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I have a large data set consisting of $\mathcal{O}(10^9)$ two-dimensional points. In order to save memory and time I have pre-binned these into a uniform grid of $500 \times 500$ bins using Fortran. When imported into Mathematica 8.0 as a table the resulting data look like:

data = {{0.388348, 0.388349, 9},{0.388348, 0.776699, 23},...},

where the first two items of each entry correspond to the $x$-$y$-coordinates of the upper-right-hand corner of the bin and the third is the count.


  • For a sample of the raw data, raw=RandomReal[1,{1000000000,2}] is a good approximation. This is obviously unworkable.

  • For the binned data: binned=Table[{.01*Ceiling[raw[[i,1]]/.01],.01*Ceiling[raw[[i,2]]/.01],RandomInteger[1000]},{i,1,250000}].

I would like to plot this pre-binned data set in the form of a DensityHistogram, but my data format doesn't fit into what this function is expecting. I have reviewed a similar question for one-dimensional histograms at Histograms with pre-counted data, however I'm at a loss as to how to apply this to 2-D. I have also looked at doing


on the raw data. However, this crashes immediately with a SIGSEGV error that has the Wolfram Support team puzzled. Consequently, I haven't gone very far down this road.


  • I have also tried ListDensityPlot[data,InterpolationOrder->0]. For the full data set, Mathematica hangs for over 10 minutes, at which point it runs out of memory and the kernel shuts down. For a subset of the data, I get something more reasonable, but I would need some way to scale this up to $500^2$ data points.

Making these plots seem to be something that is fairly easily done in Matplotlib, but I have already made some other plots in Mathematica and don't want to mess with different styles. I'm fairly new to Mathematica and don't have a good knowledge of all the functionality, unfortunately.

So, how can I make a DensityHistogram when the bins and counts have already been calculated?

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ListPlot3D[data, InterpolationOrder -> 0, Filling -> Bottom, Mesh -> None] - can you try this and tell me what you see? BTW, welcome to MSE! Also can you upload somewhere your binned and original data sets and provide a link? –  Vitaliy Kaurov Oct 1 '12 at 3:47
@VitaliyKaurov--With the $\mathcal{O}(500^2)$ binned set, this ran out of memory. With 1000 points it gave me a 3D plot with the $z$-axis as the count number. I would need a flat, 2D plot that is similar to DensityHistogram. The binned data looks like what I have given above, just $500^2$ of them, and the unbinned data looks similar to just the first two items in each entry. –  cosmoguy Oct 1 '12 at 3:58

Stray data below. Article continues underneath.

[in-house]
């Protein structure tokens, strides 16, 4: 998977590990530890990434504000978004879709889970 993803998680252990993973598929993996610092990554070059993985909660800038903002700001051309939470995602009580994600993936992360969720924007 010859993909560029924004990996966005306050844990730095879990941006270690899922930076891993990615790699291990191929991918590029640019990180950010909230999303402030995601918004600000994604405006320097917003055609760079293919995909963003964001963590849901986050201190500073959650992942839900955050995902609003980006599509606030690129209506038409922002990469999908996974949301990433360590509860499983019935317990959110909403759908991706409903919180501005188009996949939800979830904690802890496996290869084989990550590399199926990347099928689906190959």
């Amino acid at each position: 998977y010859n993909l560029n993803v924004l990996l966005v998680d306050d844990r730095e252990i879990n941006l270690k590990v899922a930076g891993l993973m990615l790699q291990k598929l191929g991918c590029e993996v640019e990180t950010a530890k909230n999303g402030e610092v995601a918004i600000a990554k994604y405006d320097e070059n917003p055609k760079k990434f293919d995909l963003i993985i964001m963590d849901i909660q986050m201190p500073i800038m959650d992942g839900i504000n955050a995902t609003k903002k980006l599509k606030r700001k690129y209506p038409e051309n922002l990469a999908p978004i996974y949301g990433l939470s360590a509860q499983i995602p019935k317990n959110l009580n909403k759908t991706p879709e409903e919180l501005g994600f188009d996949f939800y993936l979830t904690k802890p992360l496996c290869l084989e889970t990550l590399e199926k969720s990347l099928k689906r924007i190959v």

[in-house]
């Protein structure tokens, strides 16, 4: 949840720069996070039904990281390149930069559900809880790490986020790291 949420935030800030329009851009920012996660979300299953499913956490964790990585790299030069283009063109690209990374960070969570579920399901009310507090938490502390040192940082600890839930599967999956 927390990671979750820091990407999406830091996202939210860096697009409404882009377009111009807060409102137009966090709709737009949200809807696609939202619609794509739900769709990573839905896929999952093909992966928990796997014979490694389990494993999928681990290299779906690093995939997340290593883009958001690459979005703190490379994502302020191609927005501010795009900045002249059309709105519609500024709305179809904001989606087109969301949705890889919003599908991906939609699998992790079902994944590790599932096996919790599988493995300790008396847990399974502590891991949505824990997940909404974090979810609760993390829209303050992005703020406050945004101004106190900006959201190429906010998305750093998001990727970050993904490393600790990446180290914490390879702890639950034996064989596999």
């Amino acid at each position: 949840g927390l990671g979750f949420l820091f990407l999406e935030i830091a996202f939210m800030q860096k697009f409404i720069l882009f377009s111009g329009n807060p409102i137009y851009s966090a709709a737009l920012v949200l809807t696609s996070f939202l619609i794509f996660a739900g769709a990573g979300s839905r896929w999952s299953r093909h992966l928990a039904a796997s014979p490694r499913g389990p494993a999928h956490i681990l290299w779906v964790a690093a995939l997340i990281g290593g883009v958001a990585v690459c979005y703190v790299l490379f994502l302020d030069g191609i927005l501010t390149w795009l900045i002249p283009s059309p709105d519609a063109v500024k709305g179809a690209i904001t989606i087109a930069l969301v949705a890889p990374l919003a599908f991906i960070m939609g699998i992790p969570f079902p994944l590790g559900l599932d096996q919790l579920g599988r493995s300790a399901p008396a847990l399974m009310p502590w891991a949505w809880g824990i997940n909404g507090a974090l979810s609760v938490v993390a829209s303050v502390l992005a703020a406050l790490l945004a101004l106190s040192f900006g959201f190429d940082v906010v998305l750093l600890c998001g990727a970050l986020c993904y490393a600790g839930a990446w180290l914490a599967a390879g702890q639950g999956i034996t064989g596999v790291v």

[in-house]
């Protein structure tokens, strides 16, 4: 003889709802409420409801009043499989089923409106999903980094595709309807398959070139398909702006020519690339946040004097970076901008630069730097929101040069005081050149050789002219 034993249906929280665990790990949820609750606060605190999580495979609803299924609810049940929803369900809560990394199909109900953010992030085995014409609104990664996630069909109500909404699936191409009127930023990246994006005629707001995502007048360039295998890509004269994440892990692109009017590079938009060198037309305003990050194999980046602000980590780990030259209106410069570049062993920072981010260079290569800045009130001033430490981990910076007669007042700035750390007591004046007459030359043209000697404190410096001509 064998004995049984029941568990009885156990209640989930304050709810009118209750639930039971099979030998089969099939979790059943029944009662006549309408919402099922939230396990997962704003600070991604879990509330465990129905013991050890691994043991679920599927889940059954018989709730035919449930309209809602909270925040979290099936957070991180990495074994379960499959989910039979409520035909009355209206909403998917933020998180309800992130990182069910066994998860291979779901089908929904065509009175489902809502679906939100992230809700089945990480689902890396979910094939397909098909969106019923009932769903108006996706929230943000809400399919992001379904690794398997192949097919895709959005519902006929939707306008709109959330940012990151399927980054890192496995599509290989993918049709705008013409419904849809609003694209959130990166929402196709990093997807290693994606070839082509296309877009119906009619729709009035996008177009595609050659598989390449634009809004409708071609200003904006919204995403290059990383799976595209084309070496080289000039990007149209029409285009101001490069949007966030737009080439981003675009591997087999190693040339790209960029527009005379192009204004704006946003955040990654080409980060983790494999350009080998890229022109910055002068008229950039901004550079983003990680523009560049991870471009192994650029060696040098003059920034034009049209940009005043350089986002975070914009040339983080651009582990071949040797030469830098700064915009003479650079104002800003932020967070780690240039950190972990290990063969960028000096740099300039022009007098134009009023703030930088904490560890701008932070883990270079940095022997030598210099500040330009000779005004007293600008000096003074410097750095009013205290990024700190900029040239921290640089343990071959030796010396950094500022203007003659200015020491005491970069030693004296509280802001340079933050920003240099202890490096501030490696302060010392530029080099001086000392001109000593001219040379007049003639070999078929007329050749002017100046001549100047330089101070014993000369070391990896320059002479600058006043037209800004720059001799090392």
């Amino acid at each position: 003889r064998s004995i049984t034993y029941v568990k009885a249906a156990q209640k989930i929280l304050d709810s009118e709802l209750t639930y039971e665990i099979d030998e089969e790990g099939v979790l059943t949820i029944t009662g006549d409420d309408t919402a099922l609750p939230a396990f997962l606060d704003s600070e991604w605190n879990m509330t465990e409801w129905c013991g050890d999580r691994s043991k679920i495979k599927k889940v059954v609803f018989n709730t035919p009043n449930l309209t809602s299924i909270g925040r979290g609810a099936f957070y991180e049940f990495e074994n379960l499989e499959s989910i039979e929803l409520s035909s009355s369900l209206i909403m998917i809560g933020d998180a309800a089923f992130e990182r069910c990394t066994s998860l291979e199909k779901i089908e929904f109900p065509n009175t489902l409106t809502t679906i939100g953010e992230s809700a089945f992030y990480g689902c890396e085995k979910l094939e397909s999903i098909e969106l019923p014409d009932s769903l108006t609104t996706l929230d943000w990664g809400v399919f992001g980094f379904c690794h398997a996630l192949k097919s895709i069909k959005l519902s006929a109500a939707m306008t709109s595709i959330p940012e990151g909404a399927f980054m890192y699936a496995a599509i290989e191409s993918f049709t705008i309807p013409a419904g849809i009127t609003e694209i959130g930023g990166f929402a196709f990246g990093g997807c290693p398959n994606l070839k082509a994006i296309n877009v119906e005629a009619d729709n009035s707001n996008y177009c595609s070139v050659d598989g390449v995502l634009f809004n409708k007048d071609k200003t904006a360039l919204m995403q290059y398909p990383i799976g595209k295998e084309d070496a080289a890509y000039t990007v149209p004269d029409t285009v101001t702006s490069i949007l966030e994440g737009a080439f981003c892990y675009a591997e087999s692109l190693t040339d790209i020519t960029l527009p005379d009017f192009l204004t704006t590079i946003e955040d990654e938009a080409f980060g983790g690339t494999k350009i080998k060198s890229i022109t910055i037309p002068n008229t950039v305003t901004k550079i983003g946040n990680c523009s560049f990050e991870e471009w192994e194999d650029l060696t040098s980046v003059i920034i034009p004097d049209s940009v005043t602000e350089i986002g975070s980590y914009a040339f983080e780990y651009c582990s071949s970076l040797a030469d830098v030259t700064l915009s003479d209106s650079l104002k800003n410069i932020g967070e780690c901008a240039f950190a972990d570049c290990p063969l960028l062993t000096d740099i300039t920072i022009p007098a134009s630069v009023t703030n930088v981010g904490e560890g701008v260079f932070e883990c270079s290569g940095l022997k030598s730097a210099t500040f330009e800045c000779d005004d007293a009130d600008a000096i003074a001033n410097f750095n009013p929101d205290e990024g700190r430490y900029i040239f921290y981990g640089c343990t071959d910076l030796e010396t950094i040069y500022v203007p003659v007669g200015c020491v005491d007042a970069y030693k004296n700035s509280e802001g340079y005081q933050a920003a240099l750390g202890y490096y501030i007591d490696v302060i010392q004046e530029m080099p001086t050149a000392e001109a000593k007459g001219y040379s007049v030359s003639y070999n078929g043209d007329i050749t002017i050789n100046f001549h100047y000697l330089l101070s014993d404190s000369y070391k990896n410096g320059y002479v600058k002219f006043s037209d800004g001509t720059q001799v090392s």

ListDensityPlot[data, ColorFunction -> "SouthwestColors"] - then try this and let us know the result. –  Vitaliy Kaurov Oct 1 '12 at 4:04
@VitaliyKaurov--This was what I tried first, actually. I really need two things: 1) no or very little interpolation and 2) the full $500^2$ data set plotted. With a simple ListDensityPlot Mathematica just hangs forever (10+ minutes) and I'm too impatient to see what the results are. With a truncated data set I get a washed-out density plot that loses sight of substructure. With InterpolationOrder->0 it's starting to resemble what I want, but the plotting time is still very slow. –  cosmoguy Oct 1 '12 at 4:14
what about uniform binning? binned = BinCounts[raw, {0, 1, 1/100.}, {0, 1, 1/100.}]*1.; binned /= Max[binned]; binned // Image; it works for 10^8 points in about 20 seconds –  chris Oct 1 '12 at 6:59

1 Answer 1

You may be able to use the new WeightedData in version 9 with HistogramDistribution to create a weighted histogram. I've reduced the number of points for speed but it should hopefully scale to your actual problem.

raw = RandomReal[1, {10000000, 2}];

binned = Table[{.01*Ceiling[raw[[i, 1]]/.01], .01*
     Ceiling[raw[[i, 2]]/.01], RandomInteger[1000]}, {i, 1, 25000}];

Now I create the WeightedData using your bin counts and fit a HistogramDistribution to them. Note that you can set a different binning if you choose but I'm using the automatic binning.

wd = WeightedData[binned[[All, 1 ;; 2]], binned[[All, 3]]];

hd = HistogramDistribution[wd];

Now to use DensityPlot to visualize the PDF.

DensityPlot[PDF[hd, {x, y}], {x, 0.01, 1}, {y, 0.01, 1}, 
 PlotRange -> All, Exclusions -> None, PlotPoints -> 50, 
 PlotLegends -> Automatic]

enter image description here

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